Wednesday, November 18, 2009
Once Upon an Oolong
Curiosity is a strong indicator that our brain cells have not yet died. As long as we still have active brains, then learning is possible. However, humility must accompany curiosity because it takes humility to recognize and to admit that there is something to learn.
So it was with my curious colleague friend. A journalist by trade, she knew that I "liked" tea but readily admitted that she knew nothing about it. However, she wanted to learn about tea. A new tea convert?! How could I refuse? I promptly extended her an invitation to her first tea tasting.
In my experience, once someone tastes a properly prepared cup of tea, then their perspective about the drink and its customs alters considerably. For such a momentous occasion, I wanted to immerse my inquisitive comrade in tea culture.
LUH YU TEA EMPORIUM - FLUSHING, NY
Flushing, located in the New York borough of Queens, is home to 173,826 residents, 43.1% of which identified themselves as Asian during the 2000 United States Census. Those who seek authentic Asian cuisine (e.g. Thai, Malaysian, Indian, Chinese, Korean, etc.) make the 10-mile journey from Manhattan to Flushing, an easy 7 subway train ride to Main Street - Flushing.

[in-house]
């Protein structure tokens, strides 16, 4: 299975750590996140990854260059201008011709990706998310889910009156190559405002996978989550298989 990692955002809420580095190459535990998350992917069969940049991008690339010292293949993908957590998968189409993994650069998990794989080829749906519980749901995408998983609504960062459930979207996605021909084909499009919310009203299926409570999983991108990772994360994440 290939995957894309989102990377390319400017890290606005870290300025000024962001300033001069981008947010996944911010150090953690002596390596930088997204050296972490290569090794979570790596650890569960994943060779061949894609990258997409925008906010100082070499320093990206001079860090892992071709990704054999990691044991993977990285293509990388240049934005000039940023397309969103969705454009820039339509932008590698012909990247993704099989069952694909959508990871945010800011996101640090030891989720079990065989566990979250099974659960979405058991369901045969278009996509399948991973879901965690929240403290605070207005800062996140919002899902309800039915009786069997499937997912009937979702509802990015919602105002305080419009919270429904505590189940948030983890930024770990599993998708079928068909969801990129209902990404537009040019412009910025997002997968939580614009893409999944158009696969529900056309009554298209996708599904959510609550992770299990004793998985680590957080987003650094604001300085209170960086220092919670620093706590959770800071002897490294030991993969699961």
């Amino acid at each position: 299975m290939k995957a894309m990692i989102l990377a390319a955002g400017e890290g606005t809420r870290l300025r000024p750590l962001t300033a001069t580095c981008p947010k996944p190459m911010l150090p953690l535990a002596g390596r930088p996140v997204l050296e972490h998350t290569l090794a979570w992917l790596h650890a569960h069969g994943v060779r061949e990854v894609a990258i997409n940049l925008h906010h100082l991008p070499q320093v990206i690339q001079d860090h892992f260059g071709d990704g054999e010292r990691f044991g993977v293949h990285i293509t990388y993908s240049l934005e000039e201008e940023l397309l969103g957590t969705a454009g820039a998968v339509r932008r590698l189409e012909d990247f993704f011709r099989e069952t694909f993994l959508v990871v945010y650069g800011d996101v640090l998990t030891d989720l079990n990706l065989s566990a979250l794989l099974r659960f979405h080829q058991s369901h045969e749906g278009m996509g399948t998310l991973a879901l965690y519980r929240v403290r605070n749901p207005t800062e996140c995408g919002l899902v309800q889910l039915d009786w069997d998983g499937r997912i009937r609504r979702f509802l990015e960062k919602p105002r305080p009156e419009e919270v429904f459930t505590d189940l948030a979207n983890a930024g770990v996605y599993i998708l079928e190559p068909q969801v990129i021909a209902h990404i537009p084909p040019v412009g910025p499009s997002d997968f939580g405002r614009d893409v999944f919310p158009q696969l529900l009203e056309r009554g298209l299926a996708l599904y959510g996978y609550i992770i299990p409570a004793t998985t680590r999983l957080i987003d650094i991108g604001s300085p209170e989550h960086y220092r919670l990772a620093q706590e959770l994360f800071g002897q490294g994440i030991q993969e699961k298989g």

Stepping down into Luh Yu Tea Emporium, we were warmly greeted by owner Annie Ro and Luh Yu's display of clay teapots. Once I explained our mission -- introduce my friend to our world of tea -- then the exploring began. We drank and savored Bi Lo Chun (green), Dong Ding Oolong and a Yunnan so spectacular that no one noticed the rain that started pouring profusely outside; we busied ourselves with drinking tea profusely inside. Our conversation covered several topics: tea origin, Chinese medicine, massage, benefits and customs. My participation surprised Annie, who pronounced me "half Chinese" and shared her local restaurant favorites.
Since then, I'm happy to say that my colleague friend now properly prepares her green tea, complete with rinsing the leaves, not boiling the water and warming the pot. Thanks to fellow tea enthusiasts, another person has been rescued from the perils of tea ignorance.
Posted by Verna L. Hamilton at 5:26 PM